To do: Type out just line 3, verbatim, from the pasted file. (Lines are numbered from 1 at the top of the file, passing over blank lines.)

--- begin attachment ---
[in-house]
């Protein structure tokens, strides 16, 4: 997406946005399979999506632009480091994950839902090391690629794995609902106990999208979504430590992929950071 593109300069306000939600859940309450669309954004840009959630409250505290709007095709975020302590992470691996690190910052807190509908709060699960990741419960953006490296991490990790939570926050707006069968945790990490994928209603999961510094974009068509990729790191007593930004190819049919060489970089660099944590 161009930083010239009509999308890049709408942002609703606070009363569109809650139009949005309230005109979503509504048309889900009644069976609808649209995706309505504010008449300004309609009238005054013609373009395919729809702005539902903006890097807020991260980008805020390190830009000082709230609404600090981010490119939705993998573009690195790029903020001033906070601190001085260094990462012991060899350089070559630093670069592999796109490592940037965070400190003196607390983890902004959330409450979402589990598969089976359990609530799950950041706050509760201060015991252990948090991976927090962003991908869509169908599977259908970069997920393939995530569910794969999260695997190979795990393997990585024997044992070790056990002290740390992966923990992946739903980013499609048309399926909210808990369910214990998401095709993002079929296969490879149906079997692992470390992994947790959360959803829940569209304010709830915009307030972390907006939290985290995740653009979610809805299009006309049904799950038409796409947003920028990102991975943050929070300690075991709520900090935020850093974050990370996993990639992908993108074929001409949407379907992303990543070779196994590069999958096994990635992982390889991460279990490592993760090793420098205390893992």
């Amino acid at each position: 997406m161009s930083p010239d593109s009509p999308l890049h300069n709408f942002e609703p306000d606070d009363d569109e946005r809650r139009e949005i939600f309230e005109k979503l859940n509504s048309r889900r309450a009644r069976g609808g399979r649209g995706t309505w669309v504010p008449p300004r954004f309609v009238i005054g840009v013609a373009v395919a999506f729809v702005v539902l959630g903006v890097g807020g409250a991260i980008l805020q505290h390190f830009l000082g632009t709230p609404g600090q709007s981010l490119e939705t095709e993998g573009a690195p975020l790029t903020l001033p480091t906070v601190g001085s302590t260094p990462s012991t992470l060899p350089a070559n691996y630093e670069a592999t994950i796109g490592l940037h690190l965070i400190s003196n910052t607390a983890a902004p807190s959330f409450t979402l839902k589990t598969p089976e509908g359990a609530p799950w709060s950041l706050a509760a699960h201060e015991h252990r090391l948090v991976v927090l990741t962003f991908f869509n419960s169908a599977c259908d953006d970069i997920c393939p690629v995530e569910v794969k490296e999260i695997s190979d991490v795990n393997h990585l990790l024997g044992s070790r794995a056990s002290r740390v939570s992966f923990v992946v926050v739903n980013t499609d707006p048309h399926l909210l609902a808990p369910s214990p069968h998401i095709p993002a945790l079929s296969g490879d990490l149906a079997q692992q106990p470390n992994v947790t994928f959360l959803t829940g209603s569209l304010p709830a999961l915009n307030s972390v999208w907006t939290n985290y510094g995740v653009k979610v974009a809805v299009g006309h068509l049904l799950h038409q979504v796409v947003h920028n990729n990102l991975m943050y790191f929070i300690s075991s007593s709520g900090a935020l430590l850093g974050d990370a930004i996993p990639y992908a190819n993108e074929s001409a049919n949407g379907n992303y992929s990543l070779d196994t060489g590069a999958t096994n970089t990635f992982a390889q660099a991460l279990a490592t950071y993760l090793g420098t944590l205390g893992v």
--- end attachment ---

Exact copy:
């Amino acid at each position: 997406m161009s930083p010239d593109s009509p999308l890049h300069n709408f942002e609703p306000d606070d009363d569109e946005r809650r139009e949005i939600f309230e005109k979503l859940n509504s048309r889900r309450a009644r069976g609808g399979r649209g995706t309505w669309v504010p008449p300004r954004f309609v009238i005054g840009v013609a373009v395919a999506f729809v702005v539902l959630g903006v890097g807020g409250a991260i980008l805020q505290h390190f830009l000082g632009t709230p609404g600090q709007s981010l490119e939705t095709e993998g573009a690195p975020l790029t903020l001033p480091t906070v601190g001085s302590t260094p990462s012991t992470l060899p350089a070559n691996y630093e670069a592999t994950i796109g490592l940037h690190l965070i400190s003196n910052t607390a983890a902004p807190s959330f409450t979402l839902k589990t598969p089976e509908g359990a609530p799950w709060s950041l706050a509760a699960h201060e015991h252990r090391l948090v991976v927090l990741t962003f991908f869509n419960s169908a599977c259908d953006d970069i997920c393939p690629v995530e569910v794969k490296e999260i695997s190979d991490v795990n393997h990585l990790l024997g044992s070790r794995a056990s002290r740390v939570s992966f923990v992946v926050v739903n980013t499609d707006p048309h399926l909210l609902a808990p369910s214990p069968h998401i095709p993002a945790l079929s296969g490879d990490l149906a079997q692992q106990p470390n992994v947790t994928f959360l959803t829940g209603s569209l304010p709830a999961l915009n307030s972390v999208w907006t939290n985290y510094g995740v653009k979610v974009a809805v299009g006309h068509l049904l799950h038409q979504v796409v947003h920028n990729n990102l991975m943050y790191f929070i300690s075991s007593s709520g900090a935020l430590l850093g974050d990370a930004i996993p990639y992908a190819n993108e074929s001409a049919n949407g379907n992303y992929s990543l070779d196994t060489g590069a999958t096994n970089t990635f992982a390889q660099a991460l279990a490592t950071y993760l090793g420098t944590l205390g893992v």